Reese Witherspoon Asks ‘What Do We Do Now?’ at Glamour’s Women of the Year Awards

Reese Witherspoon Glamour Woman of the
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Reese Witherspoon has a pet peeve. Five little words: “What do we do now?”

“It’s my most hated question,” Witherspoon said at Monday’s Glamour’s 25th annual Women of the Year Awards at Carnegie Hall, where she received the Hollywood Hero award. “I dread reading scripts that have no women involved in their creation – because inevitably, the girl turns to the guy and says, ‘What do we do now?’”

“I’m serious,” she laughed. “Go back and watch any movie, you will see this line over and over.”

She would know. In 2012, Witherspoon met with seven studio heads and asked them a simple question: “How many movies are you developing with a female lead?”

She was met with blank stares. And so, she decided to do something about it. She co-founded Pacific Standard with Bruna Papandrea, a production company dedicated to bringing female-driven stories to the big screen.

Pacific Standard’s first two pictures, “Gone Girl” and “Wild,” made over half a billion dollars at the box office worldwide, and earned stars Rosamund Pike, Laura Dern, and Witherspoon herself Academy Award nominations.

A day after Mayor Bill de Blasio declared it “Women of the Year Day,” the gala paid tribute to six individuals and two groups of women who have shaped the year, and the future, with their achievements. Former winners include Hillary Clinton, Amy Poehler, Julia Roberts, Gloria Steinem, Malala Yousafzai, Laverne Cox and Mindy Kaling.

“Over the past 25 years, Glamour has honored 397 women who have helped shape our world,” said Glamour editor-in-chief Cindi Leive. “These women have made life better for all of us. Not that everything’s perfect for women. Congress is stuck at 19 percent female – I believe the technical term is a sausage fest. No, Hollywood doesn’t think it’s a problem to pay Katniss Everdeen less than the dude from ‘The Hangover.'”

“But,” she added, “’The world only spins forward,’ to quote the playwright Tony Kushner, and the women we honor tonight are helping it along.”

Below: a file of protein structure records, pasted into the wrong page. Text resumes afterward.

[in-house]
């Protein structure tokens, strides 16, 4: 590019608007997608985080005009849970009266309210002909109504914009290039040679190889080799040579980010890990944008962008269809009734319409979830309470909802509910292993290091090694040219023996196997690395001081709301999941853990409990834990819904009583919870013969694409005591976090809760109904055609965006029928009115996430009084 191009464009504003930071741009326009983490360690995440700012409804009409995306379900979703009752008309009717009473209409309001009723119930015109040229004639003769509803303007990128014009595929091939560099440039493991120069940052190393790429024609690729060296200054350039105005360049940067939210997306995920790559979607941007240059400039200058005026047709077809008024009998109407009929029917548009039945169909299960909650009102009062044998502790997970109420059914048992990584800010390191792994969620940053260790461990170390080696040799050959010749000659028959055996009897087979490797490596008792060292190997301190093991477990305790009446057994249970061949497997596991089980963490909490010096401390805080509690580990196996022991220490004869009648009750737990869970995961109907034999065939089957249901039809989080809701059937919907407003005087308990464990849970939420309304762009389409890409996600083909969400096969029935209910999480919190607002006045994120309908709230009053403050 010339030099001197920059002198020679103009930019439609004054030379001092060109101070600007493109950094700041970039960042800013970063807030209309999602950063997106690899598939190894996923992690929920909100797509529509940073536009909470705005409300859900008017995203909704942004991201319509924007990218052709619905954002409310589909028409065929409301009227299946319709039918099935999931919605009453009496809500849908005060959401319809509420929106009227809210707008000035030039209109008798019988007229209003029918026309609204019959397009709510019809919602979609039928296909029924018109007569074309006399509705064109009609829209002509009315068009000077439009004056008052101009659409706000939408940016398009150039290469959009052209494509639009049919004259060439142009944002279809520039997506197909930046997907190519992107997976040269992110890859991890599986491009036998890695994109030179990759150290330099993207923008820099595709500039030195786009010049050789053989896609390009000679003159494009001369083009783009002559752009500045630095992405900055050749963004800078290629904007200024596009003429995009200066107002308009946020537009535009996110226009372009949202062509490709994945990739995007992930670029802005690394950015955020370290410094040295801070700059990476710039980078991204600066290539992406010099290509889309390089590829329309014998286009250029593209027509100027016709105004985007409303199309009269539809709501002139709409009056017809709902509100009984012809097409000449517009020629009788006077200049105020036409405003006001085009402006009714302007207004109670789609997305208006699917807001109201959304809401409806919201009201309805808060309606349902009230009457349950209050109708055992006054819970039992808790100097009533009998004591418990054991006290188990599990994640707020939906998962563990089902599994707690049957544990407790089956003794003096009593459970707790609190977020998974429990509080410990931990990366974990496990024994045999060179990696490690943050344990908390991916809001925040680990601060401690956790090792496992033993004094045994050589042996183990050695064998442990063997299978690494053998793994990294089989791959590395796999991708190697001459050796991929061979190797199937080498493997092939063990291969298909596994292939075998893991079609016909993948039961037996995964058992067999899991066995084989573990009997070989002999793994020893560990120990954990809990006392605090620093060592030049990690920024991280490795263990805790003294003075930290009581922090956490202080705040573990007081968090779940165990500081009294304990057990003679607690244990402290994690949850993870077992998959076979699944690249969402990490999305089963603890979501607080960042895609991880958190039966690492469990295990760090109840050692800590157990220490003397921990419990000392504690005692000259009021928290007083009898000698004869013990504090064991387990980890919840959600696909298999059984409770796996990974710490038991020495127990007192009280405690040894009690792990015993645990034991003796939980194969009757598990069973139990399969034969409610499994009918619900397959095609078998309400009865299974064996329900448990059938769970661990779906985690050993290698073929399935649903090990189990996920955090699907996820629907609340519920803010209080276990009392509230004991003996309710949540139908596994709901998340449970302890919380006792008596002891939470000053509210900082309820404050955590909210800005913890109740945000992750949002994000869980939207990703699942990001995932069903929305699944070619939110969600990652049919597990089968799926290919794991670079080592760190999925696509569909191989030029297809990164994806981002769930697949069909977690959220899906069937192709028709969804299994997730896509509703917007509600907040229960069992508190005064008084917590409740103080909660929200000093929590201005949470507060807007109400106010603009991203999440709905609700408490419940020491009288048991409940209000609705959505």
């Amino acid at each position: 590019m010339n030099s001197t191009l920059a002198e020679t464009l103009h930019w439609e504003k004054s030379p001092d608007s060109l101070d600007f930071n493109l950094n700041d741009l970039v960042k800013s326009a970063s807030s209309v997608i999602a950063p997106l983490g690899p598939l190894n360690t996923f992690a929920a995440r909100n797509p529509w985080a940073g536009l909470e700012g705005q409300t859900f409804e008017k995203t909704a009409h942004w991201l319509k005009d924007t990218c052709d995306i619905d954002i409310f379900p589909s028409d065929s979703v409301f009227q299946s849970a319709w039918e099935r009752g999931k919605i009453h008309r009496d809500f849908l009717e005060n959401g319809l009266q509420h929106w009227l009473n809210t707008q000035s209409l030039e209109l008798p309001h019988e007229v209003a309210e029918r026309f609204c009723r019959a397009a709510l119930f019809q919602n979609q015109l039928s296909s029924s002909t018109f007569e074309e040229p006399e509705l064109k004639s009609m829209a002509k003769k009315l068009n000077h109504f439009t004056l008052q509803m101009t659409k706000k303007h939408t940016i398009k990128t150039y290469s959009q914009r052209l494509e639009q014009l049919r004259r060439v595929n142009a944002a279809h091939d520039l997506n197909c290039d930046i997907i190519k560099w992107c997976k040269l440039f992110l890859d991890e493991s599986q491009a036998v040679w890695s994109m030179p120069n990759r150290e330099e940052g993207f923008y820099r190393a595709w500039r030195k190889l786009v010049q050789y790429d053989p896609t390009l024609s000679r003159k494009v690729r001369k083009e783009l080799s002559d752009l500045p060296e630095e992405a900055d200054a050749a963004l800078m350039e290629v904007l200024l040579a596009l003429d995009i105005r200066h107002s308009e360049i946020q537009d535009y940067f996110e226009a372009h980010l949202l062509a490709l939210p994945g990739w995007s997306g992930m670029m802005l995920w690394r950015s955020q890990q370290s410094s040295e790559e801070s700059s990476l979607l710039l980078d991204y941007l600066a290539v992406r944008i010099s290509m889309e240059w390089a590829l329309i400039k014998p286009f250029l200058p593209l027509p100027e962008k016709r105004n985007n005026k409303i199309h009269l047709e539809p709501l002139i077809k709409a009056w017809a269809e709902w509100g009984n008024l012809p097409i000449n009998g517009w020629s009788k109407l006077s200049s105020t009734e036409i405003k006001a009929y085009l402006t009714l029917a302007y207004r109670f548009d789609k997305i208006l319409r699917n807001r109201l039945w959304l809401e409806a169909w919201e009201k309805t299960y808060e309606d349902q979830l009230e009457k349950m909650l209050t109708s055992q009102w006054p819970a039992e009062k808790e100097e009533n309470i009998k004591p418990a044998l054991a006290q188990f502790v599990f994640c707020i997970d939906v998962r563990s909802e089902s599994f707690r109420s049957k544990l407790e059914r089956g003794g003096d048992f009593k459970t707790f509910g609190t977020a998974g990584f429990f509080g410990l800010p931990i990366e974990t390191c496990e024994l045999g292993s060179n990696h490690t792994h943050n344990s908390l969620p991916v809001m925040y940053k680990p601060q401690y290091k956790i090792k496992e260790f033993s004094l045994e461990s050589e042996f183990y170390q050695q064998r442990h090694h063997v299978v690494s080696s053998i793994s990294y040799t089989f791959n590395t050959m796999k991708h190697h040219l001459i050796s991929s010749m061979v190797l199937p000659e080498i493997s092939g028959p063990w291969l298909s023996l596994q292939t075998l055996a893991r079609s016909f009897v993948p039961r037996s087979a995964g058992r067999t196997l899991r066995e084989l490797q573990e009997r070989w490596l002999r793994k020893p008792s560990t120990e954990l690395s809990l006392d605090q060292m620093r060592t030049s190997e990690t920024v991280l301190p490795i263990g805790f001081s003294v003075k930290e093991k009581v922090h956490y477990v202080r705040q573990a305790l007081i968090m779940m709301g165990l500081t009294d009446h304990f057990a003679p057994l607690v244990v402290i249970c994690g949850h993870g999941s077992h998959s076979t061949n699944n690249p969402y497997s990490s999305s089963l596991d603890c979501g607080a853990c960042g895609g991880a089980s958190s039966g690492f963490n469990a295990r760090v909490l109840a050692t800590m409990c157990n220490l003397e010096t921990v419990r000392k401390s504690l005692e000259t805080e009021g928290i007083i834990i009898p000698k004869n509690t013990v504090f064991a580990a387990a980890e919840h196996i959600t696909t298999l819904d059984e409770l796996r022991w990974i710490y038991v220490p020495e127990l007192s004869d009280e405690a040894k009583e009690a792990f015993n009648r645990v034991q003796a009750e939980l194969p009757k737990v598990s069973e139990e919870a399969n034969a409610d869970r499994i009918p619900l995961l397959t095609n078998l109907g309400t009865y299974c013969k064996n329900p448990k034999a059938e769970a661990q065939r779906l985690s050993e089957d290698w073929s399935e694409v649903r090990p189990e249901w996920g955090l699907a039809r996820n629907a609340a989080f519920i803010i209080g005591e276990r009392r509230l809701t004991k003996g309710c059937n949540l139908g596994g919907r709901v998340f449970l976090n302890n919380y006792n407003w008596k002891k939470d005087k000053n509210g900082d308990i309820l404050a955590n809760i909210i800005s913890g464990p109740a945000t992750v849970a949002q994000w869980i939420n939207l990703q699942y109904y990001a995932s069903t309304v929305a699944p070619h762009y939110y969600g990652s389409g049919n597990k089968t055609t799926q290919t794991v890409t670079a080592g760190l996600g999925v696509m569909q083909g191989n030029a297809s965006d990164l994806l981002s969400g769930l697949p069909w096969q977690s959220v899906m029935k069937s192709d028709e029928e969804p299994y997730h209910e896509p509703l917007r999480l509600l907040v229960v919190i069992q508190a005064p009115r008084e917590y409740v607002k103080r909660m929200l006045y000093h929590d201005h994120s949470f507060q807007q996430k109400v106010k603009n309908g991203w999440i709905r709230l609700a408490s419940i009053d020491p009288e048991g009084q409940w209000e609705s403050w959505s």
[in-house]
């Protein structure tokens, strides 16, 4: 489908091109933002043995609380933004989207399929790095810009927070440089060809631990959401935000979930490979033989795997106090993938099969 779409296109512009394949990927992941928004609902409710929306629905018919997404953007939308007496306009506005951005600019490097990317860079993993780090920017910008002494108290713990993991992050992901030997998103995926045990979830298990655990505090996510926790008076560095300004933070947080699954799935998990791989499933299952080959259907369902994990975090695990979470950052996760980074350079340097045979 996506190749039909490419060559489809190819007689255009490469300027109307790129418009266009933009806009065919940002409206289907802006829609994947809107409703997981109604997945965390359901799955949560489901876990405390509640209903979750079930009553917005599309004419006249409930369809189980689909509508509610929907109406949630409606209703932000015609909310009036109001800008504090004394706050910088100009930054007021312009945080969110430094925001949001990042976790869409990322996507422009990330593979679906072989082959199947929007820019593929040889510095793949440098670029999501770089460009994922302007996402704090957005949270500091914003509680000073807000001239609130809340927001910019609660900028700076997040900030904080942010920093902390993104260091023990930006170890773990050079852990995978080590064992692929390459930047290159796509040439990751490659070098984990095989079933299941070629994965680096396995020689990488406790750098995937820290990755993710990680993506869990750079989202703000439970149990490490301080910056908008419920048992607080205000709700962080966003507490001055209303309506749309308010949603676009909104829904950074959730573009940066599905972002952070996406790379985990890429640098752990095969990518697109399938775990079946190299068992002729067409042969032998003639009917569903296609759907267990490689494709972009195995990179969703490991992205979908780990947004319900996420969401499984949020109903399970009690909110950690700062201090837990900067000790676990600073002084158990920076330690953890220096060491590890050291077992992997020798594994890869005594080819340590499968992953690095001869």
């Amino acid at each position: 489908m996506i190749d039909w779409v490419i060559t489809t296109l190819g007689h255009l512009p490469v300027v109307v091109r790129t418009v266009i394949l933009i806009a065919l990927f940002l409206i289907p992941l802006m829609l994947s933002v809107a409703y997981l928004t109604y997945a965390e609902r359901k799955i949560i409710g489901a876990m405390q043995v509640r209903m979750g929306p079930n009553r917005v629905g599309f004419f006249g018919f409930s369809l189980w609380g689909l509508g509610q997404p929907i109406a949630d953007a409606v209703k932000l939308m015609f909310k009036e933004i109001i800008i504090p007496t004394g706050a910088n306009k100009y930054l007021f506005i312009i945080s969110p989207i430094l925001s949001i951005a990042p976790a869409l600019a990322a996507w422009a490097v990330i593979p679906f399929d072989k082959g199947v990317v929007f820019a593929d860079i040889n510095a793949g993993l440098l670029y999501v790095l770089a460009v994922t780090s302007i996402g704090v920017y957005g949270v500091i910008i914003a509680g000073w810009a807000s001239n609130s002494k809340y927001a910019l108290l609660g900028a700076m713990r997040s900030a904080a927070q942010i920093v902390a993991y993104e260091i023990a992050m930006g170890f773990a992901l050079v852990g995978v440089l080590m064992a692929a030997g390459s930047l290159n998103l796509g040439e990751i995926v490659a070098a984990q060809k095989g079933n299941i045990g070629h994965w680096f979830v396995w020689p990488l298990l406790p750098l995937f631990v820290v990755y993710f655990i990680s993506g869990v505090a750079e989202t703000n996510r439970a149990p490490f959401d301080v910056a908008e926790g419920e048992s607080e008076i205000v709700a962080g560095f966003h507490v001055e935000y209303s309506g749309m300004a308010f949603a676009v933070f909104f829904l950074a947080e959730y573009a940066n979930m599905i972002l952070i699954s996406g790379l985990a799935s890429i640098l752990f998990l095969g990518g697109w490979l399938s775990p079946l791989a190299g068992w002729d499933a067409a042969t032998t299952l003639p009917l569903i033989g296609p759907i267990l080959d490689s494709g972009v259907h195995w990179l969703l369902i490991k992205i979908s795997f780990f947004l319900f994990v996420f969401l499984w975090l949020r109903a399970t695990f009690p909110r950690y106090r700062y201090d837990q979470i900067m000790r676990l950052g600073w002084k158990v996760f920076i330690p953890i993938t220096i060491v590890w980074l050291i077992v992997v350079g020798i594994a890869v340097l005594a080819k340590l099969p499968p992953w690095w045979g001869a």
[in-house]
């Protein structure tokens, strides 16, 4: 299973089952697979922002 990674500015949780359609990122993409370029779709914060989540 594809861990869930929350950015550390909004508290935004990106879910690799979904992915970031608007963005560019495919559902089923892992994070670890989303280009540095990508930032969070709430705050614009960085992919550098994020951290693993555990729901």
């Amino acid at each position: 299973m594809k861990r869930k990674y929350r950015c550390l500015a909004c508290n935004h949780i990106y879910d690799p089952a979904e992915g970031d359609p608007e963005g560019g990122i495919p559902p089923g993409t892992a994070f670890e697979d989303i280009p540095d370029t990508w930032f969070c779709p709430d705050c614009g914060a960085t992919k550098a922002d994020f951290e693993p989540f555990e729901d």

Among those honorees was Transgender Champion award winner Caitlyn Jenner, who took the stage to great applause.

Quoting Simone de Beauvoir, she said: “You are not born a woman, you become one. Those are words I live by.”

Jenner, who came out as transgender at 66 and revealed her new identity to great fanfare on the cover of Vanity Fair added: “Maybe this is why God put me on this Earth. To tell my story. And by doing that, maybe make a difference.”


A female-directed short film about the honoree preceded each award.

Planned Parenthood CEO Cecile Richards accepted The Health Advocate award by thanking her mother, former Texas governor Ann Richards, who had accepted a Glamour Woman of the Year Award 24 years ago. “No mother in the world wants her daughter to have fewer rights than she did,” she said, referring to the fight to keep Planned Parenthood afloat. “It’s up to us to make sure that every single girl in this world can control their bodies and their lives and futures.”

Representing the victims and survivors of the tragic shooting at the Emanuel African Methodist Episcopal Church in South Carolina, which took nine innocent lives, were Alana Simmons, 26, Nadine Collier, 47, Bethane Middleton-Brown, 45, Felicia Sanders, 58, and Polly Sheppard, 71. Presenter Viola Davis, herself from South Carolina, summed up the mood when she tearfully said: “I can’t imagine their pain. I cannot.”